3 Ways Small Islands and Coastal Areas can Adapt to Climate Change
Solutions for climate adaptation need to span multiple sectors, government departments and societal contexts. The challenge is great but we can meet it by combining natural and built assets with incentives for collective action and the optimization of traditional knowledge.
Coastal areas and small islands states face an existential threat due to the impact of climate change on their shelter, land, food, and livelihood.
Recent projections estimate that 190 million people live in areas projected to be below high tide lines by year 2100 and 70% of them are in Asia. Coastal erosion exacerbated by climate change further risks the pristine ecosystems on which local industries are highly dependent, including tourism, fishing, pearl mining, among others.
Many people living in these areas have built resilience over time to climate change and hazards from natural disasters through coping mechanisms. These include raising homes on stilts, building coastal defense structures (such as dikes and sea walls), developing coastal forests, migrating to safer areas, and altering agriculture and fishing practices.
The scale of uncertainty and increasing risks from climate change has now outpaced traditional coping mechanisms. This is a wake-up call to the development community, and policy- and decision-makers.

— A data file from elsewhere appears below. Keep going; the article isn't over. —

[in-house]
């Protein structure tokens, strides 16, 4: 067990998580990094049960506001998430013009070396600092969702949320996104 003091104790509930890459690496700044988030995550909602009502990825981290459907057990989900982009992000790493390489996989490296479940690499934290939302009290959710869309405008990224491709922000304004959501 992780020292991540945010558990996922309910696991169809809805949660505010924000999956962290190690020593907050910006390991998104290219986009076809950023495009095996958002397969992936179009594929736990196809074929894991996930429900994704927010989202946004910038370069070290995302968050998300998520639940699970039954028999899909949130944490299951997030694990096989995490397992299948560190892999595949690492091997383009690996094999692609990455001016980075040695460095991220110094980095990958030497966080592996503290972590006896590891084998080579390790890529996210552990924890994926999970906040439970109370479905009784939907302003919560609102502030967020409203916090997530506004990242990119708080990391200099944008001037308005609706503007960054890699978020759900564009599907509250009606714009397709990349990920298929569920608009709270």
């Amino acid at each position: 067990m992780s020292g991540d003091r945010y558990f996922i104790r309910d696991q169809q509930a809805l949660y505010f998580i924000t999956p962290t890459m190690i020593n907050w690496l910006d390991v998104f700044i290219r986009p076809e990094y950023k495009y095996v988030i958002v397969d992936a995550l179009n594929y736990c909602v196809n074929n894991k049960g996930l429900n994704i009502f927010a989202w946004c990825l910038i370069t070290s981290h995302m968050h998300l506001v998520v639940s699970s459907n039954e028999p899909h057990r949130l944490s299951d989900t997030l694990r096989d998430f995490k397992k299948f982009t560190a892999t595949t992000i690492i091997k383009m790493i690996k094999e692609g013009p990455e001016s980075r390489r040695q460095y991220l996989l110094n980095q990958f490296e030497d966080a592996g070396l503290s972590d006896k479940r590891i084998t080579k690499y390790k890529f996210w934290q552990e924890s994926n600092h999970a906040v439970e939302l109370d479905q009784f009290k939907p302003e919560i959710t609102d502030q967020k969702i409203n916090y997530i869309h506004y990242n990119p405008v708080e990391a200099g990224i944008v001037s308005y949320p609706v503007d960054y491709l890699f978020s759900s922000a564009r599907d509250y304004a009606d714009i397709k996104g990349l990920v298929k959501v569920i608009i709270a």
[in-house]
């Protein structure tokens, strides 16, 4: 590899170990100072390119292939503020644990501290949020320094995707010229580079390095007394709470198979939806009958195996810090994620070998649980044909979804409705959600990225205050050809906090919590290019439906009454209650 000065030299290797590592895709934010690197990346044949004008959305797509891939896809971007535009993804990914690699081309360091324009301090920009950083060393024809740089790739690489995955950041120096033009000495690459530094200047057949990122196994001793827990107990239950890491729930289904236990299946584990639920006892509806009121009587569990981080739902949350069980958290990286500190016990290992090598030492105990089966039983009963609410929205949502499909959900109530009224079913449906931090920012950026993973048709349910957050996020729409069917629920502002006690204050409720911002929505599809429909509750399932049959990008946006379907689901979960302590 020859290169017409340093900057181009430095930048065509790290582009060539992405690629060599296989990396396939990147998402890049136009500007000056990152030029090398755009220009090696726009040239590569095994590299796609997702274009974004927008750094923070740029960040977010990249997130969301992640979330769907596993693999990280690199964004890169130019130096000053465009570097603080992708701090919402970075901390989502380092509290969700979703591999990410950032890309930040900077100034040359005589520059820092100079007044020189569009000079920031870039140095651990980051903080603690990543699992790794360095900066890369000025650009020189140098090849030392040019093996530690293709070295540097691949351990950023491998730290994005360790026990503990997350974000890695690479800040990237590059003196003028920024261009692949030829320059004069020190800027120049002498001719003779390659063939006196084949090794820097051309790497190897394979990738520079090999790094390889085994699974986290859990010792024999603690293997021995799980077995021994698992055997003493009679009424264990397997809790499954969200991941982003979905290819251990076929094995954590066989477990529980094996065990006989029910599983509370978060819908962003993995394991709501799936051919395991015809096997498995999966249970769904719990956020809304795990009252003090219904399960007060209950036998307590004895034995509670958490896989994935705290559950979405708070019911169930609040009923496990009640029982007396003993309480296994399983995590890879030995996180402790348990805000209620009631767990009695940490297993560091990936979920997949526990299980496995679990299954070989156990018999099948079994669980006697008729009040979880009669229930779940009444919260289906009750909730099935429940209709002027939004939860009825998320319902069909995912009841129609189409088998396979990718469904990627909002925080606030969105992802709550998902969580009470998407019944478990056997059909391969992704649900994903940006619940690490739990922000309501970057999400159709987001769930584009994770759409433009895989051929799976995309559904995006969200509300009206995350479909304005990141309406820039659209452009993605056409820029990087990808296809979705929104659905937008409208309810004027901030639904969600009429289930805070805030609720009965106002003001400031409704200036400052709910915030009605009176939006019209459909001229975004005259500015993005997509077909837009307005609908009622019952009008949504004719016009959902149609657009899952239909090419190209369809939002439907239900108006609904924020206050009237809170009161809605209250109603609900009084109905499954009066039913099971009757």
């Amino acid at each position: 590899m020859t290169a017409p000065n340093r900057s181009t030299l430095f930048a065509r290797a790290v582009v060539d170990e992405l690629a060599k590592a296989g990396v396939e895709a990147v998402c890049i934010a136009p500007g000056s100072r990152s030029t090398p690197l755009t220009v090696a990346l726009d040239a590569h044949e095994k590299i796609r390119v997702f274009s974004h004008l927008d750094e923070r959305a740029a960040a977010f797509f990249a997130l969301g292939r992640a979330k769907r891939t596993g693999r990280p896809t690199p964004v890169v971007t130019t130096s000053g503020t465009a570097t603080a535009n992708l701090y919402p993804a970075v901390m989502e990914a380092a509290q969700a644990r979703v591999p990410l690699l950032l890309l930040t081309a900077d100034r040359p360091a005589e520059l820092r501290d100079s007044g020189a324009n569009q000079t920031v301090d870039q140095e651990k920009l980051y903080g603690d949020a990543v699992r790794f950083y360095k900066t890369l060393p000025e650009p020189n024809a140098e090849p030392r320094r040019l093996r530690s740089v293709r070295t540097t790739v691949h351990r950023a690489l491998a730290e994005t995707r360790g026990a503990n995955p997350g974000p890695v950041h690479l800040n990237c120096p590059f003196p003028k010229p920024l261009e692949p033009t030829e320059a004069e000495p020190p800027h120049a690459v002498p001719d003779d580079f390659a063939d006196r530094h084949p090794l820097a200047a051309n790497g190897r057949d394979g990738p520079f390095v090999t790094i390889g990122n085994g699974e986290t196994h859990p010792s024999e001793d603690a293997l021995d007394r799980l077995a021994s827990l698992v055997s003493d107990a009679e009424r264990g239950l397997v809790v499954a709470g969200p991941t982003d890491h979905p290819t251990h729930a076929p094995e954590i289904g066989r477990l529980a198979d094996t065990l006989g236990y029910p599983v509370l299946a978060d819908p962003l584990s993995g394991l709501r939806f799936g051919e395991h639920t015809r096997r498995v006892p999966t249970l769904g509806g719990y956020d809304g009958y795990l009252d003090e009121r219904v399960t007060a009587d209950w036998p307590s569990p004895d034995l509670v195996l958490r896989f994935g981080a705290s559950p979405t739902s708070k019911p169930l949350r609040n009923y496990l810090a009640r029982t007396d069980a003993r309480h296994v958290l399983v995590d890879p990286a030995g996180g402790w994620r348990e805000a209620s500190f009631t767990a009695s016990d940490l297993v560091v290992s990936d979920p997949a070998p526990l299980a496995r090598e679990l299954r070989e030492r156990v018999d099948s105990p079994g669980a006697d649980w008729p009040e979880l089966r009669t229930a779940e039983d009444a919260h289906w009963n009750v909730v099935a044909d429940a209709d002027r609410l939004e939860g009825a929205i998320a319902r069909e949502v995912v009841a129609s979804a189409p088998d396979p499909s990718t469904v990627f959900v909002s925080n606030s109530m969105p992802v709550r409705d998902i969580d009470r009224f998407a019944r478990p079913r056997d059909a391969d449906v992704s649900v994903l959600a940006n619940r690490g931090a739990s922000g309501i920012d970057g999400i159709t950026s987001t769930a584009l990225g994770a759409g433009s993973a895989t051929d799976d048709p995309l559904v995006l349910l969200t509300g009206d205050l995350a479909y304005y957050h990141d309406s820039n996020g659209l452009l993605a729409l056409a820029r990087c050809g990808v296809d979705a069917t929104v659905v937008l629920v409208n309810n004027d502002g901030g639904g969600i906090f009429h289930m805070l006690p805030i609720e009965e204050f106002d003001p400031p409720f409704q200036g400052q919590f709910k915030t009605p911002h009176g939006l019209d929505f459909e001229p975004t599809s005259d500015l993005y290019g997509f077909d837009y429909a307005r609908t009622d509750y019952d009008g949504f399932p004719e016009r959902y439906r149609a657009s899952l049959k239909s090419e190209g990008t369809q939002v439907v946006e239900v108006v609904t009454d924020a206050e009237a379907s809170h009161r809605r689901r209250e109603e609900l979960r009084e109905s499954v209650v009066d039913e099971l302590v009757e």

Investments in infrastructure, as well as social and natural resources, need to prioritize resilience-building, not only in communities but also in the local government institutions that are on the front line. They are bearing the responsibility of balancing safety and service provisions for people during crisis.
The Conference of Parties COP23 in 2017, led by the Government of Fiji, representing small island states for the first time, provided an impetus to adaptation and addressing existential threats. A recent evaluation of ADB’s support for climate change recommended the expansion of the scope of adaptation investments from climate proofing infrastructure to including non-structural measures which also help strengthen community engagement; and as well as the explicit adaptation indicators in project results frameworks for tracking outcomes.
Here are three innovative guideposts for sustainably transforming project and program designs to accelerate adaptation.
Improve the management of nature-based solutions and gray infrastructure.
Governments face a complex task when combining gray infrastructure (embankments, roads, bridges, water supply networks, ports, and harbors) with green infrastructure and nature-based solutions, which protect, manage, and restore ecosystems while providing both human well-being and biodiversity benefits.
To develop these hybrid solutions for climate change adaptation, natural ecosystems and gray infrastructure should be inventoried as assets and integrated into area development plans with allocated resources and responsibility for operations and maintenance. This process, called total asset management, extends the life of infrastructure and ecosystems.
An example of this can be found in the coastal city of Chennai, India, where the Chennai Rivers Restoration Trust was created. The trust is tasked with integrating actions from government departments to manage natural assets through planning, coordination, funding, and monitoring. The implementation, operation and maintenance remains with the government departments.